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A unified framework for bias assessment in clinical research

Stone, Jennifer C.1,2; Glass, Kathryn3; Clark, Justin4; Munn, Zachary5; Tugwell, Peter6; Doi, Suhail A.R.7

International Journal of Evidence-Based Healthcare: June 2019 - Volume 17 - Issue 2 - p 106–120
doi: 10.1097/XEB.0000000000000165
METHODOLOGY ARTICLE
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ABSTRACT Methodological flaws, limitations, and inadequate practices in research are well known and pose threats to the internal validity of any research study. However, there are ways of safeguarding research conduct to reduce the chance of research producing distorted results. Numerous tools now exist to assess the incorporation of such safeguards into primary research studies (also known as quality and/or risk-of-bias assessment). These tools typically include a variety of items that are then checked against those implemented in the study. Despite a lot of research in this area, no comprehensive generic classification of safeguards across study designs exist, although attempts have been made to clarify aspects of this. We review the developments in this area as well as use preliminary data from 100 methodological studies to illustrate our proposed approach. We conclude by proposing a new framework for identifying research studies at risk of being biased and the information in this article will promote a unification of the diverse approaches to facilitating bias assessment in clinical research.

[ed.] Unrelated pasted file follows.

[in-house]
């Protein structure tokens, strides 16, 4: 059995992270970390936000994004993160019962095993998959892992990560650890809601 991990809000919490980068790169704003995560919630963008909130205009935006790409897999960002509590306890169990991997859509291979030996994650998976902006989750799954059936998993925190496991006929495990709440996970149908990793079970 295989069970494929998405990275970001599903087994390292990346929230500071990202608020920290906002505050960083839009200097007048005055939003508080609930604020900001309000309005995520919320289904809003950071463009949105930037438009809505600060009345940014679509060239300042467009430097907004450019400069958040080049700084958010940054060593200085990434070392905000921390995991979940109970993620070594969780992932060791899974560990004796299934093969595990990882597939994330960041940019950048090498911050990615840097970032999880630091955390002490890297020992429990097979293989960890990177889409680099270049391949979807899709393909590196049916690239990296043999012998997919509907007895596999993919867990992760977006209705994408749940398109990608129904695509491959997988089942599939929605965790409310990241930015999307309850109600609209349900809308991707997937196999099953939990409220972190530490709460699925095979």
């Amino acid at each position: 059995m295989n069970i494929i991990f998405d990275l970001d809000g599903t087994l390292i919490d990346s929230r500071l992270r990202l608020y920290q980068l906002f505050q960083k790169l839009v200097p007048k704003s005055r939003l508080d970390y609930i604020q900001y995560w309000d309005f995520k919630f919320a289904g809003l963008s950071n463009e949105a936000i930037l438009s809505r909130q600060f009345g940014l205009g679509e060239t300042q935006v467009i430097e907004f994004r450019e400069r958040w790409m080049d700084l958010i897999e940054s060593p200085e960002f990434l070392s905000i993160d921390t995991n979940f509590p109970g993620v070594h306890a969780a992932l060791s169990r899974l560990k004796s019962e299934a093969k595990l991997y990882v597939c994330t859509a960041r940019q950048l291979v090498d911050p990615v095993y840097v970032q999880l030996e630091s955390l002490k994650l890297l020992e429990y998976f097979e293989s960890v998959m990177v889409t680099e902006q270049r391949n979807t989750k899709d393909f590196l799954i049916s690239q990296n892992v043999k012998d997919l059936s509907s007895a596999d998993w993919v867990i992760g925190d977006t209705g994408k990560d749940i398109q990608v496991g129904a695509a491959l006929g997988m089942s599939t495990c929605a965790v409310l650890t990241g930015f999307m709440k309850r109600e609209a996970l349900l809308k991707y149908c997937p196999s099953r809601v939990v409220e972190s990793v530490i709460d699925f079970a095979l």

1Department of Health Services Research and Policy, Research School of Population Health, Australian National University, Canberra, Australian Capital Territory, Australia

2Department for Health Evidence, SYRCLE, Radboud University Medical Center, Nijmegen, The Netherlands

3National Centre for Epidemiology and Population Health, Research School of Population Health, Australian National University, Canberra, Australian Capital Territory

4Centre for Research in Evidence Based Practice, Bond University, Queensland

5The Joanna Briggs Institute, The University of Adelaide, Adelaide, South Australia, Australia

6Department of Medicine, University of Ottawa, Ottawa, Ontario, Canada

7Department of Population Medicine, College of Medicine, Qatar University, Doha, Qatar

Correspondence: Suhail A. Doi, PhD, FRCP(Edin), Department of Population Medicine, College of Medicine, Qatar University, Doha, Qatar. E-mail: sardoi@gmx.net

International Journal of Evidence-Based Healthcare © 2019 The Joanna Briggs Institute
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